Coach believes Middlesex batsmen should be in contention for England call-ups
Middlesex batting coach David Houghton believes Dawid Malan’s run of form should put him in the frame for an international call-up in the near future.
Malan, who turns 28 on Thursday, has amassed more runs in all forms of cricket than any other Middlesex batsman this season – despite missing a number of games through two separate injuries.
The classy left-hander went into his side’s current County Championship match against Warwickshire with an impressive average of almost 84, including two hundreds and three half-centuries from just six games.
And, although Malan missed out when the England selectors named their squad for the current limited-overs series against Australia, Houghton feels international recognition cannot be too far away.
“Dawid Malan’s a particularly hard worker at his game,” said the former Zimbabwe captain. “He’s one of those players who likes to hit a volume of balls, lots and lots of them.
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“He’s got a very good technique and even when he had a broken finger we lobbed tennis balls at him that he could hit with one hand.
“We talked about improving his one-day cricket in the middle overs, which is more of a mental thing – it’s about being able to keep the graph of your innings going upwards.
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“He’s ironed out a few other things as well and I would hope Dawid’s name is certainly on the table when the England selectors are picking their squads.
“I think he is certainly someone they would talk about and sooner rather than later. The way he’s played over the last couple of years, a role with the A (Lions) side would be a good option at this stage.”
Malan also topped Middlesex’s batting averages in their Royal London One-Day Cup campaign but, while he also performed well in the NatWest T20 Blast, that honour in the shortest format went to John Simpson.
Despite the Lord’s side’s modest T20 showing, their wicketkeeper – who moved up the batting order to three or four during the tournament – shone with a trio of big half-centuries and an average of over 45.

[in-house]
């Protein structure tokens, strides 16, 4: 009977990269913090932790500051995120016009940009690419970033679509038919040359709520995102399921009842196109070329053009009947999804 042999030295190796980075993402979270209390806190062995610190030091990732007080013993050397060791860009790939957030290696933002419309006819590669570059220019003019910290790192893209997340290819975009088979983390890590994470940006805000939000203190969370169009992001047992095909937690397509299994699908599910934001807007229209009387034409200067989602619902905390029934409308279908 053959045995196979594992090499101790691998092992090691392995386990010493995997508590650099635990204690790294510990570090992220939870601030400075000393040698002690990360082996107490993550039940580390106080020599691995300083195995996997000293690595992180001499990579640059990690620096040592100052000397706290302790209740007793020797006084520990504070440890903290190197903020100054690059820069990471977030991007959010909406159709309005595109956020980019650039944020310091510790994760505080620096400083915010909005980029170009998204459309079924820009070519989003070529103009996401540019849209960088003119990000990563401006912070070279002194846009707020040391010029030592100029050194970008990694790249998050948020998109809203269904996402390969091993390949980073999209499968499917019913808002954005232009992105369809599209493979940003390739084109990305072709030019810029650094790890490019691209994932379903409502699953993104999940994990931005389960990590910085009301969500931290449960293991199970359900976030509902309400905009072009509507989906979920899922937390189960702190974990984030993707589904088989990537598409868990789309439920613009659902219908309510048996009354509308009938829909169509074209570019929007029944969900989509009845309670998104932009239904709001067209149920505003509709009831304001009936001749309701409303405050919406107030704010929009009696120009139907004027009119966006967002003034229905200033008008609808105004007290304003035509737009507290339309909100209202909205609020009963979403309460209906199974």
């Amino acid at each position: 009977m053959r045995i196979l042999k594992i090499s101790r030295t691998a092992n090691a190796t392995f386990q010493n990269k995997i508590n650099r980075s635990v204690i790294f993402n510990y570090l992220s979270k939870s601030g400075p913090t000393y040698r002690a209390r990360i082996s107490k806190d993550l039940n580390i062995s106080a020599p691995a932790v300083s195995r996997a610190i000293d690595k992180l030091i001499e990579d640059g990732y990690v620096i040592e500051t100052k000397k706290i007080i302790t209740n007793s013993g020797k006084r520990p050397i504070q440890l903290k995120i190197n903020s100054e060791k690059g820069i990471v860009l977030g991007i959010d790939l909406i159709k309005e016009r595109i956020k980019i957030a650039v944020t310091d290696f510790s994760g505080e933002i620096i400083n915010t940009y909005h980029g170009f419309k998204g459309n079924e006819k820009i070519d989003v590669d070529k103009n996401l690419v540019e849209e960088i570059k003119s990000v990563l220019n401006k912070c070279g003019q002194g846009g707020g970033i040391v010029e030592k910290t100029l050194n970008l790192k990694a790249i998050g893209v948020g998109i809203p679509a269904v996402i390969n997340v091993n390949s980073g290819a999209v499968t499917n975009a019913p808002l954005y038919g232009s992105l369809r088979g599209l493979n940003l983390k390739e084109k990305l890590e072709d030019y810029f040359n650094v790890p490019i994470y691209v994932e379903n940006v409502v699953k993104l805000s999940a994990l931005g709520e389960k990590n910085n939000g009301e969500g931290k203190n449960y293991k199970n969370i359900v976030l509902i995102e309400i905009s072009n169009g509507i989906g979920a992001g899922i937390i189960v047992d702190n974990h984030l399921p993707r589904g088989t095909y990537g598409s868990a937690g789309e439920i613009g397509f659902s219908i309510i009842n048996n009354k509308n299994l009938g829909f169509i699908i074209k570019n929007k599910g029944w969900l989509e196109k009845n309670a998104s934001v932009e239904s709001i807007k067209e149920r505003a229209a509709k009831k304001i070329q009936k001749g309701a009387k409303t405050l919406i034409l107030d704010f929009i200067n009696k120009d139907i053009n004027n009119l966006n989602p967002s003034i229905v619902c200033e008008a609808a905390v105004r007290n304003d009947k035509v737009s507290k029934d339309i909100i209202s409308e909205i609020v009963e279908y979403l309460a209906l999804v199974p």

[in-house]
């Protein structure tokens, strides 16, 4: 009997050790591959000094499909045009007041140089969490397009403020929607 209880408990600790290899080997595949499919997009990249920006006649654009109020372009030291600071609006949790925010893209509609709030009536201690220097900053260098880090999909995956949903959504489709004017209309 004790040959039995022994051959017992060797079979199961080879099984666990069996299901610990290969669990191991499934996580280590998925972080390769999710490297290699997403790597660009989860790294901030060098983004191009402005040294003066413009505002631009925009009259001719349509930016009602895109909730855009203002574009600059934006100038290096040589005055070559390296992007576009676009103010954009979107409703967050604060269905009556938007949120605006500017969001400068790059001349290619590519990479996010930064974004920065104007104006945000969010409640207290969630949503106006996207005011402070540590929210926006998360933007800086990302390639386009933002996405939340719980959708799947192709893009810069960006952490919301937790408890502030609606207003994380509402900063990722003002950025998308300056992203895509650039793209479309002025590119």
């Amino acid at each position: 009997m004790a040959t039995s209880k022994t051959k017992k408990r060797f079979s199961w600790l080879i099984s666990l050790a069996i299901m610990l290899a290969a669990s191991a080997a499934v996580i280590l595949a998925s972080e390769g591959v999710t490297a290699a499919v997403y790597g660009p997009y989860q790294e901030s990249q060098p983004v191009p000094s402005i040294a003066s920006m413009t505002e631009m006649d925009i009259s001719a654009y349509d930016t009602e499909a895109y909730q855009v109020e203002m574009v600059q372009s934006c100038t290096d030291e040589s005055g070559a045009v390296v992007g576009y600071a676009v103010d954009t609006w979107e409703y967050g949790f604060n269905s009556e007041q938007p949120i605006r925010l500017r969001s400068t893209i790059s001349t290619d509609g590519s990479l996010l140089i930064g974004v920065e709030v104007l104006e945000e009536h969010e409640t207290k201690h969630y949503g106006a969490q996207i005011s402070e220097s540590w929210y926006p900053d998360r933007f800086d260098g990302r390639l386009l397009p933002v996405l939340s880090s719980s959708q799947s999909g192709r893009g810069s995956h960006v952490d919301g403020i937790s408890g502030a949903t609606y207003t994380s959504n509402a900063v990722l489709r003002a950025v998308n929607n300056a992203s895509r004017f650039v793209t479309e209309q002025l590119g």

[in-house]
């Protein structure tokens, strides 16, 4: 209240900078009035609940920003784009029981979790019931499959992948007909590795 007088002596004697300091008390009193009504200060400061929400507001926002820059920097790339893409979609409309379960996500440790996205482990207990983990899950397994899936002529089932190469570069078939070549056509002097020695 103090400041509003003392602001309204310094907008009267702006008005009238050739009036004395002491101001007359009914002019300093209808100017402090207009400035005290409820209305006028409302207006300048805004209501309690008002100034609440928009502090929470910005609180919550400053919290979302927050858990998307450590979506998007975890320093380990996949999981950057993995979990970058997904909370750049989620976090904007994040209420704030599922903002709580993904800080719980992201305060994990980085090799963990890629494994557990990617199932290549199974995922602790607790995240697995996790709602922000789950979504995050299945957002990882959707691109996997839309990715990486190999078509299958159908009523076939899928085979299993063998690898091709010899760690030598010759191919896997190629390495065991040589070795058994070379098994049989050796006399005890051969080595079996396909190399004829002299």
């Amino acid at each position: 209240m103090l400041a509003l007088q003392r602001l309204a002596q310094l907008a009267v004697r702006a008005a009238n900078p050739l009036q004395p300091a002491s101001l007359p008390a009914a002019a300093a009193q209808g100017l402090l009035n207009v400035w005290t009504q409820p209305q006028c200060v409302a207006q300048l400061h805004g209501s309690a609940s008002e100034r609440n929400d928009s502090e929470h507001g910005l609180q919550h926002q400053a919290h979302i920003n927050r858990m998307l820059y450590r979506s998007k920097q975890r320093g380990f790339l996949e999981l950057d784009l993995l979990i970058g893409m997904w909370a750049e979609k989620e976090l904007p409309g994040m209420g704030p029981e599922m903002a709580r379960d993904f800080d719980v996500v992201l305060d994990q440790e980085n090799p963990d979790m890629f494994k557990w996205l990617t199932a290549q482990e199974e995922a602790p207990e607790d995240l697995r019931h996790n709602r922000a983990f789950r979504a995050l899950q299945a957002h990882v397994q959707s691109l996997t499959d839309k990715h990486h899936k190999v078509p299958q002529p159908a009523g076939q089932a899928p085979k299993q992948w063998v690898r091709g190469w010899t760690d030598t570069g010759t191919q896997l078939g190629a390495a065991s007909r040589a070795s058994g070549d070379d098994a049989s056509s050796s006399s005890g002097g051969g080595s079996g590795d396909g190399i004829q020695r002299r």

Houghton thinks that, if Simpson can translate that form with the bat into four-day cricket, there is no reason why he too cannot stake his claim for an England place.
“In his review at the end of last season, John Simpson talked about the need to be more flexible and get people up the order, although maybe not specifically with himself in mind,” added the coach.
“His move up the order was almost enforced through injuries, but we certainly felt it was worth trying and his response to the opportunity was fantastic.
“He’s a very clean hitter of the ball and he’s got the most amazing timing. But he’s still got the target from me of turning good starts into big scores in the longer form of the game, which he hasn’t done yet this season.
“There aren’t many places in the England side that are cemented down and we’ve got a number of guys who, when they’re having a run of form, will be on the selectors’ radar.
“You need people who are going to be pushing in a keeping/batting role and Simmo’s someone who should be pushing for a role in the Test side as much as the one-day side.”
As well as strong performances from the likes of Malan and Simpson, the Lord’s side have also been strengthened this season by solid contributions further down the order.
Toby Roland-Jones, who had already built a reputation as a useful lower-order batsman in previous seasons, has averaged almost 25 in the County Championship this year.
Roland-Jones and Ollie Rayner have both notched Championship half-centuries during the current campaign, while James Harris has also begun to show his capability with the bat, passing 50 twice.
“Harry has as good a technique as anyone in the top five or six and, given the opportunity, he could bat there as a proper all-rounder,” Houghton declared.
“It’d be interesting to see what happened if he wasn’t able to bowl for a while and played purely as a batsman. I’d be surprised if he went through the season without scoring a couple of hundreds.
“Net practices used to mean all the batsmen went in and the others got a few throw-downs if they were lucky. But these days you almost can’t afford to have a ‘tail’ – and we’ve got as good a lower order as anybody.
“In fact, I wouldn’t say we have any actual tailenders at all. These guys have put in a lot of work and the fact they’re harder to get out and they’re making contributions to the innings is not an accident.”